Who knew "Happy Days" was actually, um, interesting?

I still listen to "Wait, Wait, Don't Tell Me" as a podcast. This morning during a gorgeous run I buzzed through yesterday's show, in which the celebrity interview once more put me in the way back machine. Henry Winkler as the Fonz on "Happy Days" was an icon who struggled mightily to find other roles after the show originated the term "jump the shark" in the 70s. But after being generally quite entertained by the interview with Henry (the dude was on fire), I looked for the actual details. It started simply with checking that the "shark" episode aired in September of 1977 - as the premiere episode in just the fifth season of "Happy Days". Amazingly, the show went on for another seven seasons. You think you know a show - actually I was pretty sure I'd soaked up every possible detail of that seminal Wisconsin show I grew up watching like homestate homework - and then a random connection after all these years gets a guy Googling. To a disorienting effect. Do you remember Fonzie's struggles with his family history - that he was possibly Jewish on the show (I've long since known that Winkler's proudly Jewish in real life)? But beyond that, Mickey Dolenz would have gotten the role if he'd not been so tall (Winkler was cast because he was more on the level with the other actors)? Or that the censors originally denied him a leather jacket because he would look like a "hoodlum" (that sounds like the 1950s, not the 1970s)? Maybe I'm just an easy mark today. Still, consider my mind duly blown.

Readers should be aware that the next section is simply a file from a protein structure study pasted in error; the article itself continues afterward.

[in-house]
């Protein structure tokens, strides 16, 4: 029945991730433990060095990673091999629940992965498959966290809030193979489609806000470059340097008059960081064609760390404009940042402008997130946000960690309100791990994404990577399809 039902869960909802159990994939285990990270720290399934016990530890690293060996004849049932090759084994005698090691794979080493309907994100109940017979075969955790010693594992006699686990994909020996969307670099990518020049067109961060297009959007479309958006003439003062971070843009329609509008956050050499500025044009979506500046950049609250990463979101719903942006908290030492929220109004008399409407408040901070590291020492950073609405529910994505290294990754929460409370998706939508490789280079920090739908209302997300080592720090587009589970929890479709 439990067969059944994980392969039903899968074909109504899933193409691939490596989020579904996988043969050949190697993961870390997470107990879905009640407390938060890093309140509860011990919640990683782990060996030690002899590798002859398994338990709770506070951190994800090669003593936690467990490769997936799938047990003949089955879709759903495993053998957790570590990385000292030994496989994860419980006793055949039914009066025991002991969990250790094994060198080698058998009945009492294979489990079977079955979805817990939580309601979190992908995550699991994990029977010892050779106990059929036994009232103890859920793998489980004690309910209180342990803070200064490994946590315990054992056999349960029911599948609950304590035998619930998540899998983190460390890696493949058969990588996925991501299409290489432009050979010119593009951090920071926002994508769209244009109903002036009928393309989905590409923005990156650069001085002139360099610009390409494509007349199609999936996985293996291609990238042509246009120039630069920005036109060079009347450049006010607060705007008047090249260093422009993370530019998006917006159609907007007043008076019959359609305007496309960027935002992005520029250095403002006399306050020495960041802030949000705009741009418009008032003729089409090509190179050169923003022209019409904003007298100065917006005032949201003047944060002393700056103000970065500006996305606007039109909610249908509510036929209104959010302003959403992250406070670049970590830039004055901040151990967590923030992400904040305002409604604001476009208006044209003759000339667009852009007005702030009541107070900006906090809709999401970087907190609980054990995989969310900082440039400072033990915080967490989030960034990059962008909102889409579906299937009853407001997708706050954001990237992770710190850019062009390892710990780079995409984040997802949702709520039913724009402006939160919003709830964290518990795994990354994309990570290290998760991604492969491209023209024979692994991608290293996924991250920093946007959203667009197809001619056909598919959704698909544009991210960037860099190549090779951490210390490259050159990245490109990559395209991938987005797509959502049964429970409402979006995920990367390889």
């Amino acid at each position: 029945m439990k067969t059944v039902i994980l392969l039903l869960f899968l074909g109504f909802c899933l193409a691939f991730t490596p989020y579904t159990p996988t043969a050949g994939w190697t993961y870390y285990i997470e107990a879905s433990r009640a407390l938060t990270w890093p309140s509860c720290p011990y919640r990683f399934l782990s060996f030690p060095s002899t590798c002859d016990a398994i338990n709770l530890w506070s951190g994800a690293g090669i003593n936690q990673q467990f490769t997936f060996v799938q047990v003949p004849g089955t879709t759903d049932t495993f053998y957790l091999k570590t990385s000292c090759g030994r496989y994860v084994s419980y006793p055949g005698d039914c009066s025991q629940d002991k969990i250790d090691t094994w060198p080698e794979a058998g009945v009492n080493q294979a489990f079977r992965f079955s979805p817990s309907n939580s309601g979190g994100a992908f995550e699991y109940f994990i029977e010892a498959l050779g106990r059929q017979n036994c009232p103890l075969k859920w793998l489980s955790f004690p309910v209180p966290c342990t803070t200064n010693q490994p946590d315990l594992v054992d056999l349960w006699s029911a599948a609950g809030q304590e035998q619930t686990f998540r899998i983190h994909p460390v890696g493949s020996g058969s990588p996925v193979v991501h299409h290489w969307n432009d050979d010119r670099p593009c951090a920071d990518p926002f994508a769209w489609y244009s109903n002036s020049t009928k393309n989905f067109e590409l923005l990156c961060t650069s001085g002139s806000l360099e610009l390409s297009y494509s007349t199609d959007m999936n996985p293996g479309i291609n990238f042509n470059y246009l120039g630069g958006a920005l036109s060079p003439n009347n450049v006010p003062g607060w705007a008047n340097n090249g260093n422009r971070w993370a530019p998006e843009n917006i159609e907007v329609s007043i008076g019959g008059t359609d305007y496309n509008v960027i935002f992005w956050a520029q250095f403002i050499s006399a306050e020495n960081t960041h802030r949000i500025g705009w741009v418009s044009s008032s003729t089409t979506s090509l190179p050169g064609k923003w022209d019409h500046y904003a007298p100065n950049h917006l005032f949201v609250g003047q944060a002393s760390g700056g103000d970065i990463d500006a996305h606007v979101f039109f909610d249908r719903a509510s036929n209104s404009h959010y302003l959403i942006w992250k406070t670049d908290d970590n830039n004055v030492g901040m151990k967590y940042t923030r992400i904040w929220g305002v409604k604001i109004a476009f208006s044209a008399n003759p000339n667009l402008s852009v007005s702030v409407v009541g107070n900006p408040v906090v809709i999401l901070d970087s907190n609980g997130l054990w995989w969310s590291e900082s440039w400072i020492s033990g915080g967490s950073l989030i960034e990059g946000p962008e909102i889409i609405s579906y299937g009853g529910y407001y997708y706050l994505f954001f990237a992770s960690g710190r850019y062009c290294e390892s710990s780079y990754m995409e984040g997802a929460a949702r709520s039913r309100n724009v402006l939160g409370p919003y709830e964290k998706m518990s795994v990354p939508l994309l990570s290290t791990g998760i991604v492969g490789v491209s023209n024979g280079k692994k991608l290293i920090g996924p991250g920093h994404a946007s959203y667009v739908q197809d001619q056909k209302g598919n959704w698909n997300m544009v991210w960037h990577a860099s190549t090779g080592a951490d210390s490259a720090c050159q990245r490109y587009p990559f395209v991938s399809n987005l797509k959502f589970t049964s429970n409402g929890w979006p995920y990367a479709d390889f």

Until the next page turns...may your own daughter's first soccer league gameday feature a 7 to 1 thumping delivered not received. Not that any of us parents are supposed to be paying attention.